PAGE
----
Looking at my schedule, I’m not sure I can go to the zoo enough for consistency (I have a class each day, which means I’d need every day of every weekend at the zoo), so I may need to find animals on campus, but I’ve barely seeing squirrels. Where is everyone seeing their animals?

God I wish I had tracking equipment so that would let me find turkey whenever I wanted.

 

Hmm. Maybe I could spend each weekend day seeing whether the gorillas only stay near the glass when there are people around, but I’m not sure there will be any Sundays or Saturdays when there won’t be constant crowds.

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I am incompetent

I only just realized that there is no proposal paper assignment after which to start full research, and that I should have designed and started research by now. I am incompetent.

 

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Well this is interesting

http://www.nytimes.com/2011/03/11/science/11kin.html?src=twr
Anthropologists studying living hunter-gatherers have radically revised their view of how early human societies were structured, a shift that yields new insights into how humans evolved away from apes.
Early human groups, according to the new view, would have been more cooperative and willing to learn from one another than the chimpanzees from which human ancestors split about five million years ago. The advantages of cooperation and social learning then propelled the incipient human groups along a different evolutionary path.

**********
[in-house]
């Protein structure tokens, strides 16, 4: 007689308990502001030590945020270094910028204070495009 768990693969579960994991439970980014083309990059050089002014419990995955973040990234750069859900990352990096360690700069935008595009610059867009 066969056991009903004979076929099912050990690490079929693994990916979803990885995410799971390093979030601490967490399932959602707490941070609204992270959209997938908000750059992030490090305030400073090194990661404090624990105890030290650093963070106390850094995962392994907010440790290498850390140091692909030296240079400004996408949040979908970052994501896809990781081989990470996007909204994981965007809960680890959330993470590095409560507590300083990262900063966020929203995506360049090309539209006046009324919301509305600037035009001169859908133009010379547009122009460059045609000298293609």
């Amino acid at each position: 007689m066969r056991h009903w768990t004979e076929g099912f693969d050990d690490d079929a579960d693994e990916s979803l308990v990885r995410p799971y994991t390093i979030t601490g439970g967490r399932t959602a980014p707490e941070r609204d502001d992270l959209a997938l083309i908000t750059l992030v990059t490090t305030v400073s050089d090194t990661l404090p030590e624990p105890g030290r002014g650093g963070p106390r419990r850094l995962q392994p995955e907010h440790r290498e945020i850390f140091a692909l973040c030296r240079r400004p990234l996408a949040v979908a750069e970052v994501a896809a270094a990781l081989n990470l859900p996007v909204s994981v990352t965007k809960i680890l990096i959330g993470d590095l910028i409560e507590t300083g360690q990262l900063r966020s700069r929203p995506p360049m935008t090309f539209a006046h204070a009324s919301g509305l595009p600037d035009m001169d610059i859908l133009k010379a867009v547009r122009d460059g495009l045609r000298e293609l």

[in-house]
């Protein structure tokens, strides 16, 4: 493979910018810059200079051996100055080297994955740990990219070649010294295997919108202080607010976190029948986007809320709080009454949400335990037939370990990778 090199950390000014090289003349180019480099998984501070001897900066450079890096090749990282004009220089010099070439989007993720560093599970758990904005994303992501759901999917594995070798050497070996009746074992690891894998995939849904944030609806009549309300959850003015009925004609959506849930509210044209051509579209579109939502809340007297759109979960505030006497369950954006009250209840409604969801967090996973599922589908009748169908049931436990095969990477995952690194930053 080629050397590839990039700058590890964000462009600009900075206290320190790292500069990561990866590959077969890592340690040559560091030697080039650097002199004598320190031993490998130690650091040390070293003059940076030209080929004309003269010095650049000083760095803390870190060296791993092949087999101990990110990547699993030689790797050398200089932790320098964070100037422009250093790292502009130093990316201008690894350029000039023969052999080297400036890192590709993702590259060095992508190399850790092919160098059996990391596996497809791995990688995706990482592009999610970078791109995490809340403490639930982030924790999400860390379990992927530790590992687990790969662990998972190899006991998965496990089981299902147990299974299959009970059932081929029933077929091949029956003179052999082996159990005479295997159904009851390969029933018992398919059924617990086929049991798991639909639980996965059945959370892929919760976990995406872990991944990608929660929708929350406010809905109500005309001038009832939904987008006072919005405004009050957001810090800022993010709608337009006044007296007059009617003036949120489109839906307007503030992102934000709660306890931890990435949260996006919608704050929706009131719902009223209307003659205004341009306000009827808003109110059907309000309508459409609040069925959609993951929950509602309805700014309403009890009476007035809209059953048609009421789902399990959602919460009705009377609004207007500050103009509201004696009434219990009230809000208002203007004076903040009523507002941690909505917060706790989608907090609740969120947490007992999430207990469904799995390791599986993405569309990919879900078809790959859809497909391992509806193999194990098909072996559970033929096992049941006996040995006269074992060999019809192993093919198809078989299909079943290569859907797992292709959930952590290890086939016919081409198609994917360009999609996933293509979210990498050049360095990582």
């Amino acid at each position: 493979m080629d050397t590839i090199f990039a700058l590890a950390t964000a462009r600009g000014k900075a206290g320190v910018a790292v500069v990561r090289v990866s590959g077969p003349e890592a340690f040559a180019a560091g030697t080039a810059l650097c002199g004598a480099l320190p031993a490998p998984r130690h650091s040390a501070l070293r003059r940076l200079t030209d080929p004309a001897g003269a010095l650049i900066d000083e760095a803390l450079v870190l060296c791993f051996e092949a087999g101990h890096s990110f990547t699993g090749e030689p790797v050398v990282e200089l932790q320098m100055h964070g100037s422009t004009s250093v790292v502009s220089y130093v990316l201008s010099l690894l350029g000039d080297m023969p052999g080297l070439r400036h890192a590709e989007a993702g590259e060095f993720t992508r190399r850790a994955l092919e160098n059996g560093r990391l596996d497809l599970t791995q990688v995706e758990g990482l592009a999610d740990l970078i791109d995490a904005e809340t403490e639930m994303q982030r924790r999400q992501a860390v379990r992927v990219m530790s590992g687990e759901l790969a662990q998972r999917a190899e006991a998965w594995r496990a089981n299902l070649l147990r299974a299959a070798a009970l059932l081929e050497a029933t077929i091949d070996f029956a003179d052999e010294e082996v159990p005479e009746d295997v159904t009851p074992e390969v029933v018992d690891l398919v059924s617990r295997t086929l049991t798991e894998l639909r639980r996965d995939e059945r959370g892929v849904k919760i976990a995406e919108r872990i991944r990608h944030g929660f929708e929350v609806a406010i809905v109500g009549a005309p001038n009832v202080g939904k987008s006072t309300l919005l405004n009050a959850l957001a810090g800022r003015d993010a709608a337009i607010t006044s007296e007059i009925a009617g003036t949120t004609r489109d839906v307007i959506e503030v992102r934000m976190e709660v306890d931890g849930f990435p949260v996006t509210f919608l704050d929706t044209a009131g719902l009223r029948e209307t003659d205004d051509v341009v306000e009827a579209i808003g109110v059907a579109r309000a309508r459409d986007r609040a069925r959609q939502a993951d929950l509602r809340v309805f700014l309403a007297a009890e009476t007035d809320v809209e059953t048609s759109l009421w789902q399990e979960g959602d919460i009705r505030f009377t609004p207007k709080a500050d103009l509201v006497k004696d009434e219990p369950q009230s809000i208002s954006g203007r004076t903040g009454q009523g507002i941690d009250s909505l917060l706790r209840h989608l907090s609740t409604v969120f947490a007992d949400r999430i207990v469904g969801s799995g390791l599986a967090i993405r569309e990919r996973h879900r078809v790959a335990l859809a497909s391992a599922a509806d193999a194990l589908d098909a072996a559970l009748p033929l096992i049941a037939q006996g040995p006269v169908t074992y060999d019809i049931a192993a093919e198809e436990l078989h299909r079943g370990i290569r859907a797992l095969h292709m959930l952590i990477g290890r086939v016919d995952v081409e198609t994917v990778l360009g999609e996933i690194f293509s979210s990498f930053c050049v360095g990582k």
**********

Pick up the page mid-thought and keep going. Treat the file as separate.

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The Prisoners’ Dilemma and Opportunity Cost

Throughout the discussion of the prisoners’ dilemma, I heard people state that they would defect the turn after being defected upon to “make up the points.” This struck me as questionable, as it seems to assume a baseline of five or three for the first turn (the assumption that they “lost” points implies that they started with number of points that they would have had were they not defected upon) but a baseline of zero for the second turn (i.e, that all points could go to replacing losses), which is one of the first things you learn not to do in economics. To show why this method of analysis is problematic, let’s bring the dilemma into bring the values into the real world by making the other party an employer (or series of employers) who, due to greed, malice, or forgetfulness, isn’t guaranteed to pay you every Friday. So, one week he neglects to pay you the agreed-upon market rate of three dollars (you have an inept union). Alternately, you made fifteen dollars and lost three of those dollars somehow (you probably spent it on drugs). Either way, you’re down three bucks. Under the analysis we’re looking at, you’d only need to draw your $3/$15 wage the next week to make that money back, which, as anyone will tell you, is not true, as you’d still be out three dollars. You’d have to make three dollars on top of your normal salary.

At this point, we come to two very important questions: how long would it take to make the money back and how do you measure it? First let us look at how the idea of making money is analyzed in finances and economics: